By Jeremy Henderson, Army Flier Staff WriterJanuary 19, 2018
FORT RUCKER, Ala. -- Wildlife encounters on the roadway can be unpredictable and increased deer activity on post should be met with increased vigilance by people behind the wheel.
Motorists should always be mindful of their surroundings, according Marcel Dumais, Fort Rucker community police chief, but certain roadways are experiencing increased deer activity.
"Both ends of Andrews Avenue near the Ozark and Enterprise gates, Hatch Road and Christian Road outside the housing area," he said. "Deer activity this time of year is peaking just after dark and in the early morning hours.
"The high activity season for deer is normally from the beginning of January to the end of February," he added.
Dumais said the increased activity arrives on the heels of population growth and the need to feed the next generation young deer.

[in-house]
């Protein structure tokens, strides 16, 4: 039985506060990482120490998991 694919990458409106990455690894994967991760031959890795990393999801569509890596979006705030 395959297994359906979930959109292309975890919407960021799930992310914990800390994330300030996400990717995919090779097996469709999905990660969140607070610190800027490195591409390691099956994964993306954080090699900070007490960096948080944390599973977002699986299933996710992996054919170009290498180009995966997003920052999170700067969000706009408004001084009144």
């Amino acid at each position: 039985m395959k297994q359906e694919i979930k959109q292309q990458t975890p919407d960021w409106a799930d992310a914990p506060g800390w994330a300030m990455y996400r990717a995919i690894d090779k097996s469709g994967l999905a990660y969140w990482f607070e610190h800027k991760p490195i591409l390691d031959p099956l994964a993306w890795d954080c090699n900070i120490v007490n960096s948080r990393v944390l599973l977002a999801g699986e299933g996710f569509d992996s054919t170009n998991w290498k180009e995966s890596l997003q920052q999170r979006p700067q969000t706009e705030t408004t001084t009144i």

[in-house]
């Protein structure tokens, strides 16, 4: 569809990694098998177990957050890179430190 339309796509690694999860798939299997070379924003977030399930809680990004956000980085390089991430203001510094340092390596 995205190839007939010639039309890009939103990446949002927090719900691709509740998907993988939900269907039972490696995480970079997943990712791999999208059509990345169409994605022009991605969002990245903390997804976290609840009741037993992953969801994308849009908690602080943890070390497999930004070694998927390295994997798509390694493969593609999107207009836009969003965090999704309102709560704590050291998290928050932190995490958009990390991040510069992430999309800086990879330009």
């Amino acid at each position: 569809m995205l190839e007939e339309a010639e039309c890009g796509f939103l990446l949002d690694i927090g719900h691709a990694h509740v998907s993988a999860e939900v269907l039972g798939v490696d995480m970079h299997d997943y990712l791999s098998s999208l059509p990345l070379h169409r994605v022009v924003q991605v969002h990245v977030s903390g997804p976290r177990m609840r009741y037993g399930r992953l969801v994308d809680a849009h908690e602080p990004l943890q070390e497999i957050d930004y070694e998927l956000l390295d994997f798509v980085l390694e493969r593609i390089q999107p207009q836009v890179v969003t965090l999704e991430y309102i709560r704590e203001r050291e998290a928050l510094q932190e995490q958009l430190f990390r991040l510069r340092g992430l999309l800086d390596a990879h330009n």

"Deer are going through the annual 'rut' or breeding season, which leads to much more movement because of deer being chased by the bucks," he said.
What should motorists do in these areas of increased activity to help reduce the likelihood of an accident?
"Slow down a little and really pay attention to the wood line along the roadways," Dumais said. "Most people hit deer because they don't have time to react when they see the deer bolt out from the woods.
"Whenever you see a deer crossing the roadway in front of you, always assume there are more following," he added. "Deer normally don't travel alone. They have three or four in each group. If the deer is just standing by the roadway, slow down. The headlights from vehicles blind the deer, so they can run in front of your vehicle without even realizing they are going into the danger area."
Additional caution should also be taken during the lowlight periods of day, such as dawn and dusk, according to Dumais.
"During these lowlight periods, just slow down and watch for deer activity," he said. "Headlights will reflect the eyes of the deer off the edge of the roadways, so use your lights at dusk and dawn."